Remember, the goal here is to get your recipients to read your entire email.
You can do that by positioning the text and images in a particular pattern (Z).
Here’s an example from Dockers:
Keep Your Style ConsistentIn addition to design, consistency in content style also makes your brand memorable.
Here are a few important rules to help you with style consistency:
Short Sentences and ParasIt’s difficult to read an email with large blocks of text.
Especially considering the ever-dwindling human attention span.
So, write short sentences and paragraphs and try to communicate more in fewer words.
Don’t Use JargonNow, if you have a very niche audience, you can get away with using industry jargon.
Otherwise, you don’t want to use any words that might be too technical for your subscribers.
Avoid HumorUsing humor in email marketing can be a tricky thing, especially when you have an audience with different backgrounds and cultures.
There’s always a chance that it’ll not be well-received by some people.
So, it’s better to stay on the safe side and avoid it altogether.
There’s an exception though: Emojis!
You can use emojis in your email content wherever they make sense.
- Overstuff your email content with emojis
- Use emojis instead of words
Use a Variety of Content FormatsNow, using visuals is one of the most obvious newslettes best practices.
Visuals such as images, videos, and even gifs tend to make your emails more engaging.
But, how many visual elements should you use in an email? Or, more appropriately, what should be the text-visual ratio of your emails?
Ideally, you want to stick to the 80-20 ratio (80% text and 20% images).
Why’s that important?
Because a good chunk of recipients read their emails without images.
Plus, visuals are generally heavier than text, so using too many of them in an email can increase its loading time.
A/B Test Your Email CampaignsIf you’ve read this far, you already know the importance of segmentation.
A/B testing is an ideal way to understand what different segments of your audience are more responsive to.
Here’s how newsletter A/B testing (or test emails) works:
The idea of A/B testing is to test a single variable at a time.
So, what you do is that you send the same email to two different segments of your audience.
Both emails would be identical, except for one variable.
And that variable can be anything, including:
- Subject line
- Length of content
- Style and tone
- And maybe more
Now, before you send emails to your subscriber list, get a clear understanding of what you want to achieve.
For instance, if your goal is to improve open rates, you'd need enough historic data to get a good idea of your progress.
Fortunately, tons of email marketing tools are available to help you track your most important email marketing KPIs.
How often should you do A/B testing?
As often as it makes sense or before starting every email campaign.
Keep Your Emails Mobile-Friendly
This is one of the most overlooked email newsletter best practices.
According to statistics, 85% of users read emails on their mobile devices.
So, keeping your emails mobile-friendly isn't an option anymore; it's a necessity.
This just means making sure your emails appear in their best form on different devices.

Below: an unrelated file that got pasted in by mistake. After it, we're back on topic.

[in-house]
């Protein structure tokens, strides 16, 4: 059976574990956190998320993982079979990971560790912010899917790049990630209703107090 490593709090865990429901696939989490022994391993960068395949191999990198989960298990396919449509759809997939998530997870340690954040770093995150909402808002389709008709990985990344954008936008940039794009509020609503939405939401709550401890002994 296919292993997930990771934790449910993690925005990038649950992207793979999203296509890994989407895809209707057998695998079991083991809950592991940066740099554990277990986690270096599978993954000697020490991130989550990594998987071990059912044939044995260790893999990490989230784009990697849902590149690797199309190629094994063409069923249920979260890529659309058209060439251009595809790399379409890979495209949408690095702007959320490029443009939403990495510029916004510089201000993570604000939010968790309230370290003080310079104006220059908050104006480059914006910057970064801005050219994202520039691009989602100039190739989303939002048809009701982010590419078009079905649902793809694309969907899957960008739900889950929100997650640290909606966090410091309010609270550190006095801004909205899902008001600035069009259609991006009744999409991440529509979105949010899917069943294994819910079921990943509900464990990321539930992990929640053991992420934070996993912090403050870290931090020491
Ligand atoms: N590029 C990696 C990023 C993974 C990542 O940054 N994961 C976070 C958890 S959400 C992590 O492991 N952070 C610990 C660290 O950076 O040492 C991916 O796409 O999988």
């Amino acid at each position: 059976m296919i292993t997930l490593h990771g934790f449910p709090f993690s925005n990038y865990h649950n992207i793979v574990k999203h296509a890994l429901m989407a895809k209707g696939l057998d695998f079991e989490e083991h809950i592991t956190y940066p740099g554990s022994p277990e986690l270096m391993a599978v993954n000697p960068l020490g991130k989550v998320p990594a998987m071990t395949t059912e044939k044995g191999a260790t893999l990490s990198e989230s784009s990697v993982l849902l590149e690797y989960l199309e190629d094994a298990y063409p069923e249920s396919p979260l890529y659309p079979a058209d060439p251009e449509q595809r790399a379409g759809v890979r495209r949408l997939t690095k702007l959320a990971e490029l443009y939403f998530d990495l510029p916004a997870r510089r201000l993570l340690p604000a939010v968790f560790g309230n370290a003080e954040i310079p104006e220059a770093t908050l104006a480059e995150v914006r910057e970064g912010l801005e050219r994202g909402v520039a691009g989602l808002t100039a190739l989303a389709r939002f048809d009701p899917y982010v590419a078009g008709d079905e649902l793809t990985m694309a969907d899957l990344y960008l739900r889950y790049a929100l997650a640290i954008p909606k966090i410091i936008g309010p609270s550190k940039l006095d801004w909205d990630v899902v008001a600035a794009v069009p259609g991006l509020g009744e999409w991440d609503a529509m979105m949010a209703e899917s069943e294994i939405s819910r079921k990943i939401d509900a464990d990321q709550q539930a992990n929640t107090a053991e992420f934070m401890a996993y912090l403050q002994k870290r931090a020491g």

Here's how you can keep your email newsletter mobile-friendly:
Use Responsive Newsletter TemplatesPick a newsletter template that adapts to different screen sizes and resolutions.
How do you make sure the template is optimized for mobile devices?
Just preview its mobile version before using it.
Avoid Heavy ImagesImages help you grab the reader's attention and keep them engaged with your emails.
However, heavy images can affect the loading speed of your emails.
So, only add images to your email newsletter that are less than 100 kb in size.
But, you also want to preserve their quality.
How do you maintain that balance?
Use JPED images; they're lightweight and maintain their quality even when reduced in size.
Use Call to Action Wisely
A call-to-action is a mandatory part of every email. Unless, of course, you just want to deliver a piece of information, and don't want the recipient to take any action.
For instance, a welcome email could just have a warm greeting.
But, let's say you want your subscribers to read your blog post. You'd need to use an actionable CTA to guide users to your blog or website.
A CTA Button can be divided into two parts:
And both of these should go with your overall email newsletter design.
Here's how you can optimize CTA buttons:
Tie It To Your GoalYour CTA button should reflect the action you want your customers to take.
For instance, if you want them to visit your website for more information, it should clearly reflect that.
Add White SpaceYour CTA buttons should stand out from the rest of your newsletter content.
And adding white space around it is a perfect way to do that.
Here are a few design tips:
- Color: Use your brand colors
- Shape: Rounded edges
- Frequency: On average, 2 per email
- Characters: Below 14
Here's a good CTA example from Haus:
Short Vs Long Emails: Pick the Right LengthThe length of your emails impacts your:
- Click through rates
- Conversion rates
So, how long should your emails be?
It mainly depends on two factors:
- The type of email
- The action you want the recipients to take
For instance, a short email works great when you want to redirect subscribers to external resources like:
- Blog posts
- Social media accounts
Promotional email newsletters, on the other hand, are generally longer.
Pro tip: Break your email content into smaller, more digestible paragraphs. There's nothing more repulsive than large blocks of texts.
Here's an example of a short-form email from Everlane:
Conclusion: Email Newsletter Best PracticesIf you've read this far, you have everything you need to create professional newsletters that get:
- And, acted upon!
You now have all the ingredients for a successful email marketing campaign.
However, remember that you don't have to implement all of them at once. Start with the ones that make the most sense and never stop testing.